Sending a print job through the cloud comes with a price: privacy. When you send a print job through Google Cloud Print, you share with Google the documents themselves as they upload to the service before going to your printer. Google logs each request and so you'll leave an electronic trail with every print job. Google deletes documents once Google Cloud Print receives confirmation that a print job is complete. Google also says that no one will look at the content of your print jobs.
Google Cloud Print
On Aug. 10, 2011, IBM executive Mark Dean caused a bit of a stir when he referred to the world being in a "post-PC era." Dean wasn't saying that the PC was dead or obsolete. But he was pointing out how people are using mobile devices more often when they perform basic activities traditionally done on computers. Smartphones and tablets are pushing desktop and laptop computers to a support role. One of those tasks is printing.
Traditionally, to send a print job to a printer you'd either have to connect the printer directly to your computer, or connect both the printer and your computer to a network. Google Cloud Print is a service that extends the printer's function to any device that can connect to the Internet. You can be on the other side of the world and send a print job to the machine sitting on your desk at home.
To use Google Cloud Print, you need the following:
- a free Google profile
- an app, program or Web site that incorporates the Google Cloud Print feature
- at least one cloud-ready printer or printer connected to a computer logged onto the Internet
When you use Google Cloud Print through an app or Web site, the print request goes through the Google servers. Google routes the request to the appropriate printer associated with your Google account. If you register more than one printer -- there's no limit to the number of printers you can connect to your account -- you'll have to designate the machine you want the print job to go to. Assuming the respective printer is on and has an active Internet connection, paper and ink, the print job should execute on the machine even if you're in another part of the world. You can share your printer with other people, allowing them to send you printed documents through Google Cloud Print.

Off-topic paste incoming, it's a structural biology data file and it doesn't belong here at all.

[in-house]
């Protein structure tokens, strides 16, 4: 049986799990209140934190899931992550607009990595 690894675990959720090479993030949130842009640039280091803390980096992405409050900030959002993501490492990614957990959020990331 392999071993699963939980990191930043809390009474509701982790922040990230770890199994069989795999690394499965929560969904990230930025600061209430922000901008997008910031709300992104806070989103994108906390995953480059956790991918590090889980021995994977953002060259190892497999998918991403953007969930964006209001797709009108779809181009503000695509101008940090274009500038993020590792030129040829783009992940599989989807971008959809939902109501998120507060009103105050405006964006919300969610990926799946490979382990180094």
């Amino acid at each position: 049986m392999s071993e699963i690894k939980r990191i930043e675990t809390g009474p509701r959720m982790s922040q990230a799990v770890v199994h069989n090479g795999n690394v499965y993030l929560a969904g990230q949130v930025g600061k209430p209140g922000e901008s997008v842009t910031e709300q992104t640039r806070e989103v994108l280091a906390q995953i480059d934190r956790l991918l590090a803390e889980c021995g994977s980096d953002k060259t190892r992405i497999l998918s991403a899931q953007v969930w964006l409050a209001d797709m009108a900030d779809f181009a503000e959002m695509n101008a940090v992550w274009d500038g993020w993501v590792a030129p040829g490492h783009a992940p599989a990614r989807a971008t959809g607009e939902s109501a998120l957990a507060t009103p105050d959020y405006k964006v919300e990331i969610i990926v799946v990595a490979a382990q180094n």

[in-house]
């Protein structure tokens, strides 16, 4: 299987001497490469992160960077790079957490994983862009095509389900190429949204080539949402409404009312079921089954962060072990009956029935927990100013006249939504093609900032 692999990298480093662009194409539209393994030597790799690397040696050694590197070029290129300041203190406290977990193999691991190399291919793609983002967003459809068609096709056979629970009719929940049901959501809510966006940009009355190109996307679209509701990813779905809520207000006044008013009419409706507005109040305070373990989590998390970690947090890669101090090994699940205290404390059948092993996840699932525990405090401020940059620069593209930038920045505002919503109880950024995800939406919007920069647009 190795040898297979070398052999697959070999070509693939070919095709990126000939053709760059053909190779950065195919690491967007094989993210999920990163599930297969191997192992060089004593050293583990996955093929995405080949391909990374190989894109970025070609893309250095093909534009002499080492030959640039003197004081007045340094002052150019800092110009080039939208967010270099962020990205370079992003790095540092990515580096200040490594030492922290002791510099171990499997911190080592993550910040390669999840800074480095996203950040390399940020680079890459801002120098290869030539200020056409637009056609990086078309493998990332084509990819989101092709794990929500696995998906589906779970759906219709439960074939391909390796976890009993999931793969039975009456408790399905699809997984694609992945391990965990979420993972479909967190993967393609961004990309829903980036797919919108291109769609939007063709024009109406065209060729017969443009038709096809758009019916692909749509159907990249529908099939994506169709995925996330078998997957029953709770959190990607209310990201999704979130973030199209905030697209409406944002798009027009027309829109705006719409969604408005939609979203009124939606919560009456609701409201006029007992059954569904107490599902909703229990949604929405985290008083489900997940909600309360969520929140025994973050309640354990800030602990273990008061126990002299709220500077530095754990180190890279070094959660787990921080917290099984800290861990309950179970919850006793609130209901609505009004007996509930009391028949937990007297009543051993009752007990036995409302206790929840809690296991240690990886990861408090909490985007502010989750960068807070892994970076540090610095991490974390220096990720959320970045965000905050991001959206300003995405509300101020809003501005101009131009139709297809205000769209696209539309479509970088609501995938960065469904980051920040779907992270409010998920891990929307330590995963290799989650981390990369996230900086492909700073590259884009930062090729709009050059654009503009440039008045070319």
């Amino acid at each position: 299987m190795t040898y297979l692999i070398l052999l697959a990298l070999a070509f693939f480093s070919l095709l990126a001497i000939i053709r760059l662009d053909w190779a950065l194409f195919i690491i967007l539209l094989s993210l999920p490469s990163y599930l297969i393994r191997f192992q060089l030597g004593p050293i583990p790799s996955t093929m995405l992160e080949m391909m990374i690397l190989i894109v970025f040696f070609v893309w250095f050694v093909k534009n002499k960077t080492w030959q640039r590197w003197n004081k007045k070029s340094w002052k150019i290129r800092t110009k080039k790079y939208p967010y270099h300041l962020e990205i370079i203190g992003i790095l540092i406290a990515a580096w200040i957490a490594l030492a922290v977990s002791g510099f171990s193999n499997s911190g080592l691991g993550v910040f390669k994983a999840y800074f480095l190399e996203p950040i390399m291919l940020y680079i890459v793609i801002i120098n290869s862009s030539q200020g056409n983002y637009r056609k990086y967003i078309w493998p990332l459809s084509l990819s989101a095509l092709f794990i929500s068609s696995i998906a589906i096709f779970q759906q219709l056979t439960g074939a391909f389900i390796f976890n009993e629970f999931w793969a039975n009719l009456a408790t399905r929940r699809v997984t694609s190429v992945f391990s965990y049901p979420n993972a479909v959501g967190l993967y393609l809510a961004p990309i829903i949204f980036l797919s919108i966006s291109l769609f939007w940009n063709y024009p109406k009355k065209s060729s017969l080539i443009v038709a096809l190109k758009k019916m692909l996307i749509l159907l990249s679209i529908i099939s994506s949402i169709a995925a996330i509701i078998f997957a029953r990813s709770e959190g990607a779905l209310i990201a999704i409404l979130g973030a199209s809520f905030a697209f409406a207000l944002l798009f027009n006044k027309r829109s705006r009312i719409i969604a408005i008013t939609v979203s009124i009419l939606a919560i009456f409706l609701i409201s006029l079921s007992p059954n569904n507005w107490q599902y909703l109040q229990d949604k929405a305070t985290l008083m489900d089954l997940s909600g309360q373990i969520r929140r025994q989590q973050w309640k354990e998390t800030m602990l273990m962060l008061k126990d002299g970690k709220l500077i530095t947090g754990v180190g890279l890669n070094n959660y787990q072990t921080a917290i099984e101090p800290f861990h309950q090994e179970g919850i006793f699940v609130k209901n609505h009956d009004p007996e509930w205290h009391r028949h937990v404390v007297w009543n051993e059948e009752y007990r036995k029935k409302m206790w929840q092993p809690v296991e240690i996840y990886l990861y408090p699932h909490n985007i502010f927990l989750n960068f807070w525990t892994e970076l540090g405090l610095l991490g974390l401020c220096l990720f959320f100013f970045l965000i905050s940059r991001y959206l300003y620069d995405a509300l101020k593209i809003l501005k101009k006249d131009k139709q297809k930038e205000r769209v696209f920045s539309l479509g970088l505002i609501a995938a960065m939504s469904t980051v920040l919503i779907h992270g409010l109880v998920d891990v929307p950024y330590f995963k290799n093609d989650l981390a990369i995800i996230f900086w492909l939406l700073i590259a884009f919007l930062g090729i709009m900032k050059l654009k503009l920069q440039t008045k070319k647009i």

Because most printers aren't t cloud-ready, most Google Cloud Print users will need to have a computer act as a liaison. Google Cloud Print is an extension built into the Google Chrome. browser Google turns the setting off by default -- you have to choose to enable it. Once enabled, the service activates a small piece of code called a connector. The connector's job is to interface between the printer and the outside world. The connector uses your computer's printer software to send commands to the printer. As of this writing, Google has connectors built for PCs and Macs and is working on one for Linux machines.
If you have a cloud-ready printer, you can connect the printer to the Internet directly without the need for a dedicated computer. You have to register the cloud printer with Google Cloud Print to take advantage of its capabilities. The big advantage of the cloud printer is that you don't have to keep a computer powered on, online and connected to your Google account in order to receive print jobs. You connect a cloud printer to the Google Cloud Print service by registering the printer's unique email address with Google.
Because Google allows app and Web site developers to incorporate Google Cloud Print into their products as they see fit, there's no standard approach to executing a print job. You might see one user interface on one site and a completely different approach on another. Also, Google Cloud Print depends upon developers incorporating the feature into their products. Not every app or site will have Google Cloud Print built into it, which limits its functionality. Naturally, Google builds the service into its own products but many people rely on services from multiple sources and may find Google Cloud Print doesn't have a wide enough adoption to meet all their needs.